One builder, Harry Phillips, shaped the northwest edge of the Alameda Park addition, building 19 homes within a three-block area between 1924-1928. Many of Phillips’ trademark Tudor-influenced homes were designed to capture classic city views as they straddle the Alameda Ridge on NE Ridgewood, Gile Terrace and Edgehill Drive. Phillips also built an undetermined number of homes throughout Portland’s West Hills as well as several prominent and high-design gas stations.
Phillips was born April 16, 1886 in Cleveland, Ohio, the son of Irish and English immigrants. His father, Harry Phillips, Sr., was a machinist for the railroad, and when an opportunity came up in the early 1900s for a company-paid relocation from Cleveland to Portland, and a special price on a home in the Sellwood area, the family jumped at it. Phillips found his natural talent for the homebuilding business in 1916 when he built a home in the Sellwood area for his future brother-in-law Harry Johnson. A series of homes followed in the Lair Hill neighborhood of Southwest Portland.
Phillips’ son Jerry (Henry G. Phillips), now in his late 80s and living in California, remembers how those first homebuilding projects set the stage for the future.
“It was always the same,” remembered Jerry in a recent telephone interview. “Dad would build a new house and we’d live in it for a while, and then he’d sell it. He’d use the proceeds to build another house.”
Phillips’ first project in the neighborhood was a modest bungalow built on Northeast 28th, six blocks north of the Alameda Ridge. But a few years later, he was working with more ambitious designs drawn by Portland architect George M. Wolff (an early founder of today’s ZGF Partnership), and working on ambitious hillside sites.
The Gile Addition was platted in 1921, and by 1923, Phillips and Wolff were busy. Most of the houses perched on the Alameda Ridge between Gile Terrace (at the top) and Ridgewood (at the bottom) were built by Phillips.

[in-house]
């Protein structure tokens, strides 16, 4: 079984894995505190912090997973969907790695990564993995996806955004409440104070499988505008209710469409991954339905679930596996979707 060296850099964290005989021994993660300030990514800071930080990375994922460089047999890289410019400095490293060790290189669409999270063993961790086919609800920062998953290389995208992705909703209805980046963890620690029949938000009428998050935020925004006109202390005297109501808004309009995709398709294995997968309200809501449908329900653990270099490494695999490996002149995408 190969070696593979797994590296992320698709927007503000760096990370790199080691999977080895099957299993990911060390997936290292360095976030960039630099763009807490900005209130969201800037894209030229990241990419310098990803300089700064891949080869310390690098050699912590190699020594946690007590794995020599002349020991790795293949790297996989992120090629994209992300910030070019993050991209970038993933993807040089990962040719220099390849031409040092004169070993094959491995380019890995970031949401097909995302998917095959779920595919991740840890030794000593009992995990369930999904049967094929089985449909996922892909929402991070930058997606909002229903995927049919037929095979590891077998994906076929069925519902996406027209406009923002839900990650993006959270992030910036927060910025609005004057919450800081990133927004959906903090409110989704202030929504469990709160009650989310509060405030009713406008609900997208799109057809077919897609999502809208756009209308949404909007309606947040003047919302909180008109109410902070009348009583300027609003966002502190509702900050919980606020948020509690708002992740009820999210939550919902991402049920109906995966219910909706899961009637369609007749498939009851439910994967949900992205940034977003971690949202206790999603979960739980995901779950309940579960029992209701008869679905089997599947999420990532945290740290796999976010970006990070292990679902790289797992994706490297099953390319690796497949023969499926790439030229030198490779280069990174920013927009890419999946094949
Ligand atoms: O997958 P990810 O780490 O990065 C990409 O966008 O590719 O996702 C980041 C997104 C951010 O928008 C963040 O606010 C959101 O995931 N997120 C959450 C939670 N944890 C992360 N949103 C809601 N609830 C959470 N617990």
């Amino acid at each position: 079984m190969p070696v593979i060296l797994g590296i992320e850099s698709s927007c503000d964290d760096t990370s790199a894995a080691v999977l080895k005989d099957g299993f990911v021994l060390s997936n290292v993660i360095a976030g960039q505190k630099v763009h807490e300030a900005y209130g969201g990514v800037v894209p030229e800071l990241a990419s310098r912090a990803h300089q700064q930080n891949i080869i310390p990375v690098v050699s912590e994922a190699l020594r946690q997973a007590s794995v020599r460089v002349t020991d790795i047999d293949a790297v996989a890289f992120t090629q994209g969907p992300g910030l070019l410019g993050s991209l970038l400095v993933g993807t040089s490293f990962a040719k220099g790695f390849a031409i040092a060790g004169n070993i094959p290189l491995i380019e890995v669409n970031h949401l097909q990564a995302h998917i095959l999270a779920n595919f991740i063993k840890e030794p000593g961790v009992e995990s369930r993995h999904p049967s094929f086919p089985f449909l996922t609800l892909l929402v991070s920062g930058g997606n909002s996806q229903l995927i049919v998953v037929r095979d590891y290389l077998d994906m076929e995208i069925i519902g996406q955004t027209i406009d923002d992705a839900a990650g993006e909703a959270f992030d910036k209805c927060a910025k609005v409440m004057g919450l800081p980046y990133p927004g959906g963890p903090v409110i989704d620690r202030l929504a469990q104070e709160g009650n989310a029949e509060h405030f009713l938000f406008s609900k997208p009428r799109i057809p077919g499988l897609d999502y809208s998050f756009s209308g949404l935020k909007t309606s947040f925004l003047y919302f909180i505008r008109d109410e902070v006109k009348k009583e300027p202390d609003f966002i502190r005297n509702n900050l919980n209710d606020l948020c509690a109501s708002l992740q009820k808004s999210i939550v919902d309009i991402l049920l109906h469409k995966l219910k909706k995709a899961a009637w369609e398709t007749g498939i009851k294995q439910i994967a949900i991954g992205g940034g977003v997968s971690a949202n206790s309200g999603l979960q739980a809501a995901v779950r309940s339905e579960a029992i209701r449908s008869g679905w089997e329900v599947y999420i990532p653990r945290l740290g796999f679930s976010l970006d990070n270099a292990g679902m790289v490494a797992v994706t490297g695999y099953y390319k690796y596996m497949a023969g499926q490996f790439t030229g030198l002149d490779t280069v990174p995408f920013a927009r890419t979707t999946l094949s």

By then Phillips, his wife Dorothy, and his young family had moved to Alameda, and were living in the home he built at 2414 NE Ridgewood. The second Phillips son, Roger, was born in that house in 1924. By 1925, the time-tested build-sell-move process was underway again and the family was on the move into a new house. But this one was special.
“My mother used to complain about living in houses that were never really finished,” remembered Jerry Phillips. “But when she got into the house at the top of the hill, she was home.”
The house at the top of the hill is the prominent home at 2624 NE Alameda, located at the upper end of the intersection between NE Stuart Drive, Alameda and NE 26th. The two-storey house with daylight basement has commanding views to the south, and appears to float above the Alameda Ridge as NE Stuart Drive drops off down the hill.
“Mother loved the view from that house,” said Jerry. “She settled right in and eventually became part of the social life in Alameda.”
As a boy always ready for adventure, Jerry remembers prowling the unfinished homes his dad was building along the ridge, often on the lookout for lead because it made great ammunition for slingshots. The lead came in sheet form and was used in flashings and to create exposed roof valleys. There were always left-over chunks which the kids would shape into pellets.